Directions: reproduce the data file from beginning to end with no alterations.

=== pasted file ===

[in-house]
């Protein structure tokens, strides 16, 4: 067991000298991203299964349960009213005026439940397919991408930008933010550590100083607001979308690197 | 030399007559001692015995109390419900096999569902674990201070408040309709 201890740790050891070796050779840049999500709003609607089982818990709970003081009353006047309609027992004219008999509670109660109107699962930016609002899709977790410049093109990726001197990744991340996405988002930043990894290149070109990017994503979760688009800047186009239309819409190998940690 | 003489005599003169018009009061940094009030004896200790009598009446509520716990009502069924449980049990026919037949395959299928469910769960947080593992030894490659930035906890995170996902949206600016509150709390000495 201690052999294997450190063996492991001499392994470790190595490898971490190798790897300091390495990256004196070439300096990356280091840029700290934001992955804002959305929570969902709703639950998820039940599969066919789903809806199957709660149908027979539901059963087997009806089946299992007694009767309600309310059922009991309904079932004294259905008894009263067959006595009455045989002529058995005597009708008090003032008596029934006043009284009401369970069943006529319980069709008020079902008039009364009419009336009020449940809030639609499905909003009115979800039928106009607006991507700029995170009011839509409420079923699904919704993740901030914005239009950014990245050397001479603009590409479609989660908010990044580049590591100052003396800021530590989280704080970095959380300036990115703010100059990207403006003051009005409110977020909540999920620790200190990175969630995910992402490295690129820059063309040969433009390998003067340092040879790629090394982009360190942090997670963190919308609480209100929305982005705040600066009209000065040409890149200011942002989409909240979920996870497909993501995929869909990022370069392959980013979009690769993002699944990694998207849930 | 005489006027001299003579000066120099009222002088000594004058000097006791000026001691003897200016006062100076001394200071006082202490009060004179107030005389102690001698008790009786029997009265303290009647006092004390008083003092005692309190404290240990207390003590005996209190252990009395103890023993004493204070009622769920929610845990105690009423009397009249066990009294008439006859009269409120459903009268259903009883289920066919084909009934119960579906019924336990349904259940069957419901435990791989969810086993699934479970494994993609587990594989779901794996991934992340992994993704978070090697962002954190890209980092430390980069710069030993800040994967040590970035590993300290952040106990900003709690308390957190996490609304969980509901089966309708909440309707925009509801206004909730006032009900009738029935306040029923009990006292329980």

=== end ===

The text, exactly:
[in-house]
């Protein structure tokens, strides 16, 4: 067991000298991203299964349960009213005026439940397919991408930008933010550590100083607001979308690197 | 030399007559001692015995109390419900096999569902674990201070408040309709 201890740790050891070796050779840049999500709003609607089982818990709970003081009353006047309609027992004219008999509670109660109107699962930016609002899709977790410049093109990726001197990744991340996405988002930043990894290149070109990017994503979760688009800047186009239309819409190998940690 | 003489005599003169018009009061940094009030004896200790009598009446509520716990009502069924449980049990026919037949395959299928469910769960947080593992030894490659930035906890995170996902949206600016509150709390000495 201690052999294997450190063996492991001499392994470790190595490898971490190798790897300091390495990256004196070439300096990356280091840029700290934001992955804002959305929570969902709703639950998820039940599969066919789903809806199957709660149908027979539901059963087997009806089946299992007694009767309600309310059922009991309904079932004294259905008894009263067959006595009455045989002529058995005597009708008090003032008596029934006043009284009401369970069943006529319980069709008020079902008039009364009419009336009020449940809030639609499905909003009115979800039928106009607006991507700029995170009011839509409420079923699904919704993740901030914005239009950014990245050397001479603009590409479609989660908010990044580049590591100052003396800021530590989280704080970095959380300036990115703010100059990207403006003051009005409110977020909540999920620790200190990175969630995910992402490295690129820059063309040969433009390998003067340092040879790629090394982009360190942090997670963190919308609480209100929305982005705040600066009209000065040409890149200011942002989409909240979920996870497909993501995929869909990022370069392959980013979009690769993002699944990694998207849930 | 005489006027001299003579000066120099009222002088000594004058000097006791000026001691003897200016006062100076001394200071006082202490009060004179107030005389102690001698008790009786029997009265303290009647006092004390008083003092005692309190404290240990207390003590005996209190252990009395103890023993004493204070009622769920929610845990105690009423009397009249066990009294008439006859009269409120459903009268259903009883289920066919084909009934119960579906019924336990349904259940069957419901435990791989969810086993699934479970494994993609587990594989779901794996991934992340992994993704978070090697962002954190890209980092430390980069710069030993800040994967040590970035590993300290952040106990900003709690308390957190996490609304969980509901089966309708909440309707925009509801206004909730006032009900009738029935306040029923009990006292329980």